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Lewyh 05-07-2012 10:36 PM

A question about enzymes
 
Do enzymes get used up?

Im thinking to make rice beer by boiling the rice then using a small amount of barley for the enzymes. Assumming that barley enzymes can convert rice starch (can they?), will I be able to get away with only a very small amount of barley if I'm willing to have more patience, or do i need an appropriate amount of enzymes from the barley added? (IE: does a certain % of my recipe have to be barley based)

Thanks,

:off: here's my rice beer recipe and progress, i think it's a fail, but it's not finished yet.

ajdelange 05-07-2012 11:15 PM

Quote:

Originally Posted by Lewyh (Post 4065499)
Do enzymes get used up?

No, they don't get used up but they do gradually denature.

Quote:

Originally Posted by Lewyh (Post 4065499)
Im thinking to make rice beer by boiling the rice then using a small amount of barley for the enzymes. Assumming that barley enzymes can convert rice starch (can they?), will I be able to get away with only a very small amount of barley if I'm willing to have more patience, or do i need an appropriate amount of enzymes from the barley added? (IE: does a certain % of my recipe have to be barley based)

If Anheuser Busch can do it you can do it. IOW this is exactly what they do. Cook the rice with a certain percentage of barley in there for the sake of the enzymes. I don't recall what the percentage is (15%?) but note that it is 6 row which is higher in protein and thus enzyme content.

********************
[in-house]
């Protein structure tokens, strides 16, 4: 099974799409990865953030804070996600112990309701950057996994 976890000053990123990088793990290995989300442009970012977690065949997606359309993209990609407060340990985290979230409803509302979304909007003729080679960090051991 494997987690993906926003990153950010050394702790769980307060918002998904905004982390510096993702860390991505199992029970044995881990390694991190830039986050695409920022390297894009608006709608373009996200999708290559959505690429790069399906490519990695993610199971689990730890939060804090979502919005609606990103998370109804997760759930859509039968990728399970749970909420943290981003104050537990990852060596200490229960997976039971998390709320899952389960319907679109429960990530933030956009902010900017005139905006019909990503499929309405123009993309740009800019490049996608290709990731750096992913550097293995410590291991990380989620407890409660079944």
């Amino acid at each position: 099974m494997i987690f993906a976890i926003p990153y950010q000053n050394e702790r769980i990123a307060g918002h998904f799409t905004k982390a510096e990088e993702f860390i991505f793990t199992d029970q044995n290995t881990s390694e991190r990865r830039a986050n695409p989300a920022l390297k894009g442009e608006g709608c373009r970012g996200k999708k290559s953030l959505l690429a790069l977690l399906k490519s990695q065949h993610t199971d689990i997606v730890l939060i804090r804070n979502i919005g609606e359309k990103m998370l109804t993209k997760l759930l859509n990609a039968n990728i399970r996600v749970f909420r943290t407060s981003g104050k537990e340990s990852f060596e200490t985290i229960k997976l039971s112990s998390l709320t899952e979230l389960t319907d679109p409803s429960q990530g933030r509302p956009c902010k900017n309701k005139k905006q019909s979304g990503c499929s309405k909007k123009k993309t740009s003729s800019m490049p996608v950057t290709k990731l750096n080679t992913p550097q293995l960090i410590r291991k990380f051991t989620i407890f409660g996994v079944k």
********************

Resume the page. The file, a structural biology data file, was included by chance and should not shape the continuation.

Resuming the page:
Gnarlybarley 05-08-2012 07:46 AM

When using adjuncts, like rice, it is important to look at the diastatic power of your malts. You want your mash to have an average power of around 40 Lintner for good conversion of starch. Your recipe uses pilsner (DP of 60) and munich (DP of 40) to convert a large amount of rice (no diastatic power). As mentioned above, if you mash the cooked rice with six row (DP of 160) you will get better starch conversion which means a more fermentable wort. Interestingly, the enzymes will convert the starch in the rice into maltose, just like it would with barley.

-the diastatic powers listed for the malts above may not be 100 percent right, but I think they are close. You get the idea.

Lewyh 05-09-2012 11:21 AM

Thanks guys, good knowledge. I guess I'll just wait and see how my rice beer turns out...

XpeedeeX 06-01-2012 02:39 PM

You need to be careful because if you try to ferment a wort that is 75 or 80% rice you have very little yeast nutrients that are normally provided by the malt so I would suggest buying some yeast nutrients to add to the fermentation

mabrungard 06-01-2012 03:14 PM

You should perform a diastatic content analysis to assure that you have enough enzymes in the mash.

Mass of Grain 1 times its Lintner rating + Grain 2 times its Lintner rating + Grain 3 times its Lintner rating and so on for the rest of the grains and adjuncts in the mash.

Divide that value above by the total grain mass to find the average Lintner for the mash

The average Lintner should be at least 35.

Recognize that one of those Lintner values in that first equation will be zero to represent the rice.

Lewyh 06-02-2012 11:45 PM

ooooh magic brew science knowledge :) sweet.

All sounds good, but how do I find out the Lintner rating :)

And if the Lintner rating is below 35, does that mean I just have to mash it for longer or will it just not work?


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